One final note on the makeup. William Tuttle's aging makeup on actor H.M. Wynant was exceptional. Though Tuttle will always be remembered for his grotesque makeups for episodes of The Twilight Zone ("Eye of the Beholder," "Nightmare at 20,000 Feet," etc.) and his Academy Award winning makeup for The 7 Faces of Dr. Lao, Tuttle was also very skilled in subtle makeups and his work on aging H.M. Wynant is a notable example.
            Douglas Heyes appears to be the director that producer Buck Houghton sought most often during the show's first two seasons for episodes which required more than the usual technical requirements and Heyes would direct some of the show's most impressively technical episodes, including "The After Hours," "Eyes of the Beholder," "The Invaders," and, of course, "The Howling Man." Heyes and photographer George T. Clemens decided to use very expressionistic camera work for the episode and the effects are impressive. From the beginning sequence, in which the camera zooms out of the window, through the pounding storm, and backwards in time for a rain-drenched view of exterior of the partially ruined abbey (a miniature), the camera never seems to stand still or straight for the entire episode. It is especially frenetic in the early portion of the episode as Heyes attempts to use the camera to convey the disoriented mindset of H.M. Wynant's character, David Ellington, who arrives sick and weak at the hermitage.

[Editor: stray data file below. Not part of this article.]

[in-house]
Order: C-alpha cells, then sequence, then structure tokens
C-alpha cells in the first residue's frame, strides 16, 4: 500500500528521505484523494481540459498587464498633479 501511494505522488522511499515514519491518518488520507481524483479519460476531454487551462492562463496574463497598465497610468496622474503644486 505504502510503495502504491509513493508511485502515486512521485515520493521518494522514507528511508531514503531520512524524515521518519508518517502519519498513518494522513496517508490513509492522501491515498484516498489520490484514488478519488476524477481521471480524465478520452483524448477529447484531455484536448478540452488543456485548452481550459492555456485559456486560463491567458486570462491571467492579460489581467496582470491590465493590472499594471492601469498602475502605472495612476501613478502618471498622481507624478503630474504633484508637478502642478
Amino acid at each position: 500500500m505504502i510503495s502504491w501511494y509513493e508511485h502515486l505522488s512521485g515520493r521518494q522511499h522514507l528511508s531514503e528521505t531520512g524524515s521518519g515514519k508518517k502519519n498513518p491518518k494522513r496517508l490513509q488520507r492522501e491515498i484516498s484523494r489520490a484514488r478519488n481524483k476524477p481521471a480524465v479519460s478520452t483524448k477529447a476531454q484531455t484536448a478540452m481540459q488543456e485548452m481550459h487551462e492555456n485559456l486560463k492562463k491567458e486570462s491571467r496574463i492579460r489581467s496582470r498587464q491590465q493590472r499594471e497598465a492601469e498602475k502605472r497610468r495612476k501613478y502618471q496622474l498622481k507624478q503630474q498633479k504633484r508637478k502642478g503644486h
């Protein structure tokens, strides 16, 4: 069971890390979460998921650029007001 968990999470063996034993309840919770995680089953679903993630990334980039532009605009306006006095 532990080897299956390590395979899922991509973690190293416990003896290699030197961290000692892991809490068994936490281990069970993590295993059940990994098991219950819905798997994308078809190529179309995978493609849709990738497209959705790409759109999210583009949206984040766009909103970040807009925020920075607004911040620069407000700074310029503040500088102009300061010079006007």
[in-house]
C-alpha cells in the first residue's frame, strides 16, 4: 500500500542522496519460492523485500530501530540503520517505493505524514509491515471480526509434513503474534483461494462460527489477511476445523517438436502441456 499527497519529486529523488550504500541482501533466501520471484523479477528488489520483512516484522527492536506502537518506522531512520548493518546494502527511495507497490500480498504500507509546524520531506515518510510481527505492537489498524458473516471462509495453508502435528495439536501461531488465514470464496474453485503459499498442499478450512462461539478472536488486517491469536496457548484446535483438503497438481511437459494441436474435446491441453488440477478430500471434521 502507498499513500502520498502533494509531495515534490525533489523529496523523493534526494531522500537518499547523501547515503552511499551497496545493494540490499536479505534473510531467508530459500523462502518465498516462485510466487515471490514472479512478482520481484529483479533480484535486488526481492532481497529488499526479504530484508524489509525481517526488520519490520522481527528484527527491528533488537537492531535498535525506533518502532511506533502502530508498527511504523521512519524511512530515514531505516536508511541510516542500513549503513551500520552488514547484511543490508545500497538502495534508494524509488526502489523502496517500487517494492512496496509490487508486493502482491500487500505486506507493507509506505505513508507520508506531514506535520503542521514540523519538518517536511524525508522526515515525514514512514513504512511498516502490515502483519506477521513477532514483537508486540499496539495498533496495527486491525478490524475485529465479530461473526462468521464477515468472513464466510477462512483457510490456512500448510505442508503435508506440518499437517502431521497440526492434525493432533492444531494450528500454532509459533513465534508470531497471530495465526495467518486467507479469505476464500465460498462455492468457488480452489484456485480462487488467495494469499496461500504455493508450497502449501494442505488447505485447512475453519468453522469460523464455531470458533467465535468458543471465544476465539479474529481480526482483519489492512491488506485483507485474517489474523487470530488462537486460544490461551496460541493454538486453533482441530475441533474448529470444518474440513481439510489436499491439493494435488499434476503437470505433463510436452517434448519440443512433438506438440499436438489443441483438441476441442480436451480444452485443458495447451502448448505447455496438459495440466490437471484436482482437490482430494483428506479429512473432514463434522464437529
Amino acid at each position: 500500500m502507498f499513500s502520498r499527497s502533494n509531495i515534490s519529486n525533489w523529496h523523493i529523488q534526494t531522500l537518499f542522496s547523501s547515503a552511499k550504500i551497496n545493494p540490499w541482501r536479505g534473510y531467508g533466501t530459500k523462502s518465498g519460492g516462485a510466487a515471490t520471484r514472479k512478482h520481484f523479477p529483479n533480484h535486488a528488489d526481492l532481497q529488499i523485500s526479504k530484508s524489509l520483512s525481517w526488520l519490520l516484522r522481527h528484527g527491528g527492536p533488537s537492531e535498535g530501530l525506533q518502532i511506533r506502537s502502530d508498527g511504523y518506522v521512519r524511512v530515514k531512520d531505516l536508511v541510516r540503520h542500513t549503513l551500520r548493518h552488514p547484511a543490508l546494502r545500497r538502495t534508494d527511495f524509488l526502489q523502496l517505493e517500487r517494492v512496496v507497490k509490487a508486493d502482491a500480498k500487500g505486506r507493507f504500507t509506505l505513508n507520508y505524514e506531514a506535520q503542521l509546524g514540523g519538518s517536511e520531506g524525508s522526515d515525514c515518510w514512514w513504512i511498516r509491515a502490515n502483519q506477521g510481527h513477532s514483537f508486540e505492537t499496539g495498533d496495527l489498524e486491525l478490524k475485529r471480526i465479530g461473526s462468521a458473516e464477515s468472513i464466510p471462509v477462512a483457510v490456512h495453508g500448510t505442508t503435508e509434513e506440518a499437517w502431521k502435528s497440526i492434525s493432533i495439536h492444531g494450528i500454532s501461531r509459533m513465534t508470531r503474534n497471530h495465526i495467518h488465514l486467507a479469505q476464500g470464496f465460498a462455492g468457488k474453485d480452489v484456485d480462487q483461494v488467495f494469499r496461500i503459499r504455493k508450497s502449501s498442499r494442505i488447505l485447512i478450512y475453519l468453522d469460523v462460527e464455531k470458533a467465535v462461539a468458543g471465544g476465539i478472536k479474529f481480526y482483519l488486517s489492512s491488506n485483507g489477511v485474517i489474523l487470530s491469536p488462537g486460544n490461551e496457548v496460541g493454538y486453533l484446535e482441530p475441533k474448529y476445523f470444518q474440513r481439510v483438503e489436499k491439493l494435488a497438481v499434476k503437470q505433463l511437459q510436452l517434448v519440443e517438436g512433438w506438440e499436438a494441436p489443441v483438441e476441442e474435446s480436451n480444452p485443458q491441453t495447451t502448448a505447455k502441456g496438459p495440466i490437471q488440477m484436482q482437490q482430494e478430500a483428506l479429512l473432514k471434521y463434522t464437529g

Another effect which was integral to the show's success was the sound of the howling made by the prisoner. Though Heyes and the crew decided on what sounds like a traditional wolf or dog howl, the process for selecting the sound was apparently a dilemma. William F. Nolan, a close friend of Charles Beaumont and a fine fantasy and mystery writer, accompanied Beaumont to the set of "The Howling Man" while filming commenced. Nolan relates the story of the crew spending a lot of time listening to recordings of different screams and howls trying to settle on the proper sound. The sound settled upon is certainly generic but it seems inconceivable that any sound would have sufficed when the readers of the original story could simply rely on their imagination to conjure the proper sound. In adaptation it was a difficult effect to achieve and, as noted before, Heyes wisely chose not to show Robin Hughes actually making the howling sound.